Wall Street Crisis May Cause Phoenix Airport Fees to Rise

Travelers who rent cars at Sky Harbor International Airport, in Phoenix, may face a 33 percent fee hike thanks in large part to fallout from the Wall Street crisis, reports The Arizona Republic.

The City Council is expected to increase a fee tacked on to every car rented at Sky Harbor's Rental Car Center. On Jan. 1, the customer facility charge will go from $4.50 per day up to $6. The fee is one of several surcharges that rental-center customers pay in addition to the cost of the car.

An average of 4,913 cars are rented each day at the airport. The rental-car center opened in 2006 and covers 141 acres, consolidating all of the airport’s rental-car businesses into one facility.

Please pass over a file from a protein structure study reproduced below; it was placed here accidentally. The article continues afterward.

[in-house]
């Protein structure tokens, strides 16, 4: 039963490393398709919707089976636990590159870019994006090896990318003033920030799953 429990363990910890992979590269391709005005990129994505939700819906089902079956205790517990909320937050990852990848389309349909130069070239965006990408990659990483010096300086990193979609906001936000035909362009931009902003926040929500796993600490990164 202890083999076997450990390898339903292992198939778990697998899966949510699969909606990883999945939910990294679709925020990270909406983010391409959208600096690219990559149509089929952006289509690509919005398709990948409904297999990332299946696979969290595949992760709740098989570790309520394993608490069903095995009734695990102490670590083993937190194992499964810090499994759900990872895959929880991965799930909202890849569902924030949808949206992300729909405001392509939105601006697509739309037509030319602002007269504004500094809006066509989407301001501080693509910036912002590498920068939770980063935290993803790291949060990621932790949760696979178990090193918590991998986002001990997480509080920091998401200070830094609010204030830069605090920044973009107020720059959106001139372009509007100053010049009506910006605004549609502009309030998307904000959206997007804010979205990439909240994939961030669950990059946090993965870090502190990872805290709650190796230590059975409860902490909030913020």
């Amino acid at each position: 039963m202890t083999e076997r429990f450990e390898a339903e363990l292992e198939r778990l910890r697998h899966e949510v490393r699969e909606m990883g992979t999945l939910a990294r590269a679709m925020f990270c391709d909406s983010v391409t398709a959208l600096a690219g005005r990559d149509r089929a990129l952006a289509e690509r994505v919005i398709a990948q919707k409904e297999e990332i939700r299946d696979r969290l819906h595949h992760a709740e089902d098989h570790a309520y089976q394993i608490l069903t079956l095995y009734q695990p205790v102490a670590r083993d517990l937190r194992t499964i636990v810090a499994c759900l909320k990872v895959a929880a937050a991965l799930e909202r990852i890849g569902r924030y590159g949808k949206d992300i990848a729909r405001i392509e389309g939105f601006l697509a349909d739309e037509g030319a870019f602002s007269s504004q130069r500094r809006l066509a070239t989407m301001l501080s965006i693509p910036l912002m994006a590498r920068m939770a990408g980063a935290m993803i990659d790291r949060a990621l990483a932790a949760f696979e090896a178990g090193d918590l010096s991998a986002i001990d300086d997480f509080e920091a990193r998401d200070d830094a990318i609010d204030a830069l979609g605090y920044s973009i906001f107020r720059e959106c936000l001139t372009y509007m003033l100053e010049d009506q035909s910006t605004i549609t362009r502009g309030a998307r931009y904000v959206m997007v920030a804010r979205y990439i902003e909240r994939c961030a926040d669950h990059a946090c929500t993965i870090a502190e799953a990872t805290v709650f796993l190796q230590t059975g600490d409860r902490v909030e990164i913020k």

The fee increase is tied to the construction tab for the $285 million facility, which the city bankrolled with $270 million in bonds. The city also bought bond insurance from the Federal Guaranty Insurance Company.

Since then, that insurance firm's rating has tumbled due subprime mortgage problems, triggering a contract clause that forces the city to scrape together a $21 million debt reserve in 12 months. The $21 million is the equivalent of one annual debt payment.

According to The Arizona Republic, several airports around the country have had the same problem.

A 2007 Travelocity study, which compared a city's average daily base rate for an airport car rental and the average total amount due, ranked Phoenix as the nation's sixth most expensive location for an airport car rental. Kansas City, Mo., was No. 1.

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